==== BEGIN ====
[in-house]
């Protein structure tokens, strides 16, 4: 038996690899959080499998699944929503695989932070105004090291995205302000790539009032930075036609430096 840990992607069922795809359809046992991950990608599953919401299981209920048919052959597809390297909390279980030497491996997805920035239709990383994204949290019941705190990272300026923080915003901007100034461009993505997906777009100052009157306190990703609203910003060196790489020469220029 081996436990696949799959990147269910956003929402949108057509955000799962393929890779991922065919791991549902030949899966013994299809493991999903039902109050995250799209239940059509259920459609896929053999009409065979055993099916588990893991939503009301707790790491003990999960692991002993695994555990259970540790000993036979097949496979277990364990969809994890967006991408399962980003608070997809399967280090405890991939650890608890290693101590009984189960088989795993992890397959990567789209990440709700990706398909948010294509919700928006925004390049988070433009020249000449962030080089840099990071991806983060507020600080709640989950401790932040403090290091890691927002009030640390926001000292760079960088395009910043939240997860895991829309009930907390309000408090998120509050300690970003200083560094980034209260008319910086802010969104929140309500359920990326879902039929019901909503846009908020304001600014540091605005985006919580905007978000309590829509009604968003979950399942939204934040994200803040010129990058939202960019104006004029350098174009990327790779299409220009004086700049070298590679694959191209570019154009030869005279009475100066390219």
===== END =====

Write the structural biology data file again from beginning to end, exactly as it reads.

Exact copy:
[in-house]
């Protein structure tokens, strides 16, 4: 038996690899959080499998699944929503695989932070105004090291995205302000790539009032930075036609430096 840990992607069922795809359809046992991950990608599953919401299981209920048919052959597809390297909390279980030497491996997805920035239709990383994204949290019941705190990272300026923080915003901007100034461009993505997906777009100052009157306190990703609203910003060196790489020469220029 081996436990696949799959990147269910956003929402949108057509955000799962393929890779991922065919791991549902030949899966013994299809493991999903039902109050995250799209239940059509259920459609896929053999009409065979055993099916588990893991939503009301707790790491003990999960692991002993695994555990259970540790000993036979097949496979277990364990969809994890967006991408399962980003608070997809399967280090405890991939650890608890290693101590009984189960088989795993992890397959990567789209990440709700990706398909948010294509919700928006925004390049988070433009020249000449962030080089840099990071991806983060507020600080709640989950401790932040403090290091890691927002009030640390926001000292760079960088395009910043939240997860895991829309009930907390309000408090998120509050300690970003200083560094980034209260008319910086802010969104929140309500359920990326879902039929019901909503846009908020304001600014540091605005985006919580905007978000309590829509009604968003979950399942939204934040994200803040010129990058939202960019104006004029350098174009990327790779299409220009004086700049070298590679694959191209570019154009030869005279009475100066390219």